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Scoot removes A320 seats to meet cargo demand

Scoot has removed all 180 passenger seats from one of its Airbus A320s, temporarily repurposing it as a cargo aircraft

SIA’s low-cost subsidiary Scoot revealed today that it has become the first airline in the SIA Group to completely remove the passenger seats from one of its aircraft since the COVID-19 downturn, repurposing one of its Airbus A320s to carry cargo both in the underfloor hold and the main cabin section.

While the airline has been operating hundreds of cargo-only services over the last few months, most of those have been using its Boeing 787-9 aircraft, which benefit from significant underfloor cargo capacity.

There have also been flights with cargo carried on the passenger seats in addition to the underfloor hold, with one Airbus A320 used this way since May 2020.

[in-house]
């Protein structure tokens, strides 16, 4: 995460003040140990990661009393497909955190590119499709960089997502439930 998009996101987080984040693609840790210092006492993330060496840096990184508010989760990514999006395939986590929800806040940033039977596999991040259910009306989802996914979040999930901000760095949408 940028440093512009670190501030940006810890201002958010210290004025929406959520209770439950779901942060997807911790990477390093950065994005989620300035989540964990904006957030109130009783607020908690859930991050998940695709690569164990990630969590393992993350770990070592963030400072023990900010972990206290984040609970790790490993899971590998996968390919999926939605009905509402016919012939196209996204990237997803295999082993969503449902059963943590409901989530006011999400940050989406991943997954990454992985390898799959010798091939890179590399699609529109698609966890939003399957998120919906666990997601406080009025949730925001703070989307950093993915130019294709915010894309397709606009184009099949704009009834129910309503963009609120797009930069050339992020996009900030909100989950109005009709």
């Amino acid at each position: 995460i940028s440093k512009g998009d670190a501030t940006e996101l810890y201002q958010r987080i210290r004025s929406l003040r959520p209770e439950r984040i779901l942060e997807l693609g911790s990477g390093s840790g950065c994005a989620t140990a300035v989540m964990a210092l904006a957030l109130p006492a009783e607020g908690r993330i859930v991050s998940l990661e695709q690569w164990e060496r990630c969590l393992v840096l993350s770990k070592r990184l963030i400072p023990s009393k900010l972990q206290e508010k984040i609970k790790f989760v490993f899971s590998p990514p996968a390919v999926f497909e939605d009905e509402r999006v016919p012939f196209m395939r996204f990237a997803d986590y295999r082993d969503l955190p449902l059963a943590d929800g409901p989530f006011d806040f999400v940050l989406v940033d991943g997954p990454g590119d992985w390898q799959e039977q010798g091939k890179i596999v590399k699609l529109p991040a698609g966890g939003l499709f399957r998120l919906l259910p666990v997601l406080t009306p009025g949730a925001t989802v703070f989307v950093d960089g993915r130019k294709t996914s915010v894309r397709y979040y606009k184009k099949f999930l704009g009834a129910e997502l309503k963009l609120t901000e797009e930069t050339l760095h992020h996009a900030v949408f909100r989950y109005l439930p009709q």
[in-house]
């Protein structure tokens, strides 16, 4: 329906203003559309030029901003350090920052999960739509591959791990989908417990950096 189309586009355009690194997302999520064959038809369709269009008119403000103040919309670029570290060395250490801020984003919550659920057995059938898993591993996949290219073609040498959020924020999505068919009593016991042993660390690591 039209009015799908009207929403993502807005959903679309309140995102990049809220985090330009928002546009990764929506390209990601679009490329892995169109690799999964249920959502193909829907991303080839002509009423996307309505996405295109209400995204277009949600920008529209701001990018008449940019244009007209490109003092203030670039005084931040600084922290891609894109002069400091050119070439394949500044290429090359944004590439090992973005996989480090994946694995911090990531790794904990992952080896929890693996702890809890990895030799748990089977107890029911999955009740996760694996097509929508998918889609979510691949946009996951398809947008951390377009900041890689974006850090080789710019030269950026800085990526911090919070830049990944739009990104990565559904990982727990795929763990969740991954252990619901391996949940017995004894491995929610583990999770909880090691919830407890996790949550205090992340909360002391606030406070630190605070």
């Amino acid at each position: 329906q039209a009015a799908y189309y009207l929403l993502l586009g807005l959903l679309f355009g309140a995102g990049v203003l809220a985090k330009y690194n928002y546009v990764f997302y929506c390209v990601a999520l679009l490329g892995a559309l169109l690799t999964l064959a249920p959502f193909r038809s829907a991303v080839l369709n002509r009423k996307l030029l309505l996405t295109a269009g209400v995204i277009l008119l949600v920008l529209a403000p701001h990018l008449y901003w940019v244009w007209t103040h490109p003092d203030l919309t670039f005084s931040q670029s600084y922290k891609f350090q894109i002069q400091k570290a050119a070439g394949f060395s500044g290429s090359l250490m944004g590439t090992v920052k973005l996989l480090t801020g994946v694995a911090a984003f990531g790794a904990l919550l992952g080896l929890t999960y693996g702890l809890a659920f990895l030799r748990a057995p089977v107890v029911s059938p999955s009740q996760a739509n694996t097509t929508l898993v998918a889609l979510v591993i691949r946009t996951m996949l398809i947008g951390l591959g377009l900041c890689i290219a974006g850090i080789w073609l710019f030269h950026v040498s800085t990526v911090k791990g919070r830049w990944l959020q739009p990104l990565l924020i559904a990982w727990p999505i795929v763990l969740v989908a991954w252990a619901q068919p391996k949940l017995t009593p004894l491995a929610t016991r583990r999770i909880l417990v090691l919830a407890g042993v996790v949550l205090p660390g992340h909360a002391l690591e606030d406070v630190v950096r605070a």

On one A320, seats have been completely removed

In order to provide cities with smaller airports enhanced cargo service, the airline has gone one step further by removing all 180 passenger seats from one of its Airbus A320s, 9V-TAZ, in order for the aircraft to accomodate additional cargo in the main cabin.

9V-TAZ entering the hangar for modification work. (Photo: Scoot)

This also saves the weight of the seats themselves, and removes obstructions during loading and unloading. In turn, cargo capacity is increased to 20 tonnes.

The cabin of 9V-TAZ after refit work had been completed. (Photo: Scoot)
Completed cargo loading in Fuzhou, China. (Photo: Scoot)